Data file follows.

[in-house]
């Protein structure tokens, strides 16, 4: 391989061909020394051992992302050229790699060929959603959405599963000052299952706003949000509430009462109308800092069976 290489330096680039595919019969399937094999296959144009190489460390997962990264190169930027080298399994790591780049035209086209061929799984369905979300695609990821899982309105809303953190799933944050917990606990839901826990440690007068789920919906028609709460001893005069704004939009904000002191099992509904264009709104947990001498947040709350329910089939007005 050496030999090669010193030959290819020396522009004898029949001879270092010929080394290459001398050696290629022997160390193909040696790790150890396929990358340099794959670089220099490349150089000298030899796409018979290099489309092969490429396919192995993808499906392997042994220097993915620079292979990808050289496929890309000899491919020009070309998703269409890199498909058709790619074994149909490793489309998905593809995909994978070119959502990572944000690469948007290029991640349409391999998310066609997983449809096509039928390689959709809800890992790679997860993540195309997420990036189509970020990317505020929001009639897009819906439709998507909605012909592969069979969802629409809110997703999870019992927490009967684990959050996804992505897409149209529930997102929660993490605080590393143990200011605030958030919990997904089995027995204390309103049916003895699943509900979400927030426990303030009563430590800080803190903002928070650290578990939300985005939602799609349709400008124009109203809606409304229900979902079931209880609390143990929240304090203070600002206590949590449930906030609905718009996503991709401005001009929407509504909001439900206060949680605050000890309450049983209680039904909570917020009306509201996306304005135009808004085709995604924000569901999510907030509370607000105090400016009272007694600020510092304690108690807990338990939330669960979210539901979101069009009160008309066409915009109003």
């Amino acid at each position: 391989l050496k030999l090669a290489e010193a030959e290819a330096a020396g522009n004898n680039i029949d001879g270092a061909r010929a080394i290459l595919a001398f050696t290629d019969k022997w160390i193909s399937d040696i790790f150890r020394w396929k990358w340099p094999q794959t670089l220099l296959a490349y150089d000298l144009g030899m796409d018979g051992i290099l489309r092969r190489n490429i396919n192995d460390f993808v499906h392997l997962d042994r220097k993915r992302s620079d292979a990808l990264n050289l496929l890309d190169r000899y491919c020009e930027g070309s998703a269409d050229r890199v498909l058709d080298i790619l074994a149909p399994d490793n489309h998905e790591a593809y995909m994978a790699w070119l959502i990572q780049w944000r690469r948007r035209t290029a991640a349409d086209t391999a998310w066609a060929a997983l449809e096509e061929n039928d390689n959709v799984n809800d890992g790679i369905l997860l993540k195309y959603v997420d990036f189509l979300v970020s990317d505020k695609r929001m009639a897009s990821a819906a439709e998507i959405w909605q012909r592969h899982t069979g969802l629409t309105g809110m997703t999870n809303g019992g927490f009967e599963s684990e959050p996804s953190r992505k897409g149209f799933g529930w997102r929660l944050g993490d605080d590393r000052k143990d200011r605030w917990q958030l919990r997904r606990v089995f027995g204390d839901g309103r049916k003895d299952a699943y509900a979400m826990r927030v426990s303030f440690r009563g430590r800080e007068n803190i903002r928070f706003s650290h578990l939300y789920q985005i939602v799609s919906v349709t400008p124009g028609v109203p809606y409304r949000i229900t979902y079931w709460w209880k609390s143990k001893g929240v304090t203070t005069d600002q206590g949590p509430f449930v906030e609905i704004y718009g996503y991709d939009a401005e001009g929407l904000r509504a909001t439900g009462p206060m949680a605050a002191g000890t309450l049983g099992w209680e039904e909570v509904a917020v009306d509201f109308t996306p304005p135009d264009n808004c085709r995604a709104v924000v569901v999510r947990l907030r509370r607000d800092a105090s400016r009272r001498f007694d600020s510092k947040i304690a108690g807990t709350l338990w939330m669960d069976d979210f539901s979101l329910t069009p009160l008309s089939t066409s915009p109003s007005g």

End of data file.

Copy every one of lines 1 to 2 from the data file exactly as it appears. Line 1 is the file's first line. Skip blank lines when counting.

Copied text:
[in-house]
């Protein structure tokens, strides 16, 4: 391989061909020394051992992302050229790699060929959603959405599963000052299952706003949000509430009462109308800092069976 290489330096680039595919019969399937094999296959144009190489460390997962990264190169930027080298399994790591780049035209086209061929799984369905979300695609990821899982309105809303953190799933944050917990606990839901826990440690007068789920919906028609709460001893005069704004939009904000002191099992509904264009709104947990001498947040709350329910089939007005 050496030999090669010193030959290819020396522009004898029949001879270092010929080394290459001398050696290629022997160390193909040696790790150890396929990358340099794959670089220099490349150089000298030899796409018979290099489309092969490429396919192995993808499906392997042994220097993915620079292979990808050289496929890309000899491919020009070309998703269409890199498909058709790619074994149909490793489309998905593809995909994978070119959502990572944000690469948007290029991640349409391999998310066609997983449809096509039928390689959709809800890992790679997860993540195309997420990036189509970020990317505020929001009639897009819906439709998507909605012909592969069979969802629409809110997703999870019992927490009967684990959050996804992505897409149209529930997102929660993490605080590393143990200011605030958030919990997904089995027995204390309103049916003895699943509900979400927030426990303030009563430590800080803190903002928070650290578990939300985005939602799609349709400008124009109203809606409304229900979902079931209880609390143990929240304090203070600002206590949590449930906030609905718009996503991709401005001009929407509504909001439900206060949680605050000890309450049983209680039904909570917020009306509201996306304005135009808004085709995604924000569901999510907030509370607000105090400016009272007694600020510092304690108690807990338990939330669960979210539901979101069009009160008309066409915009109003």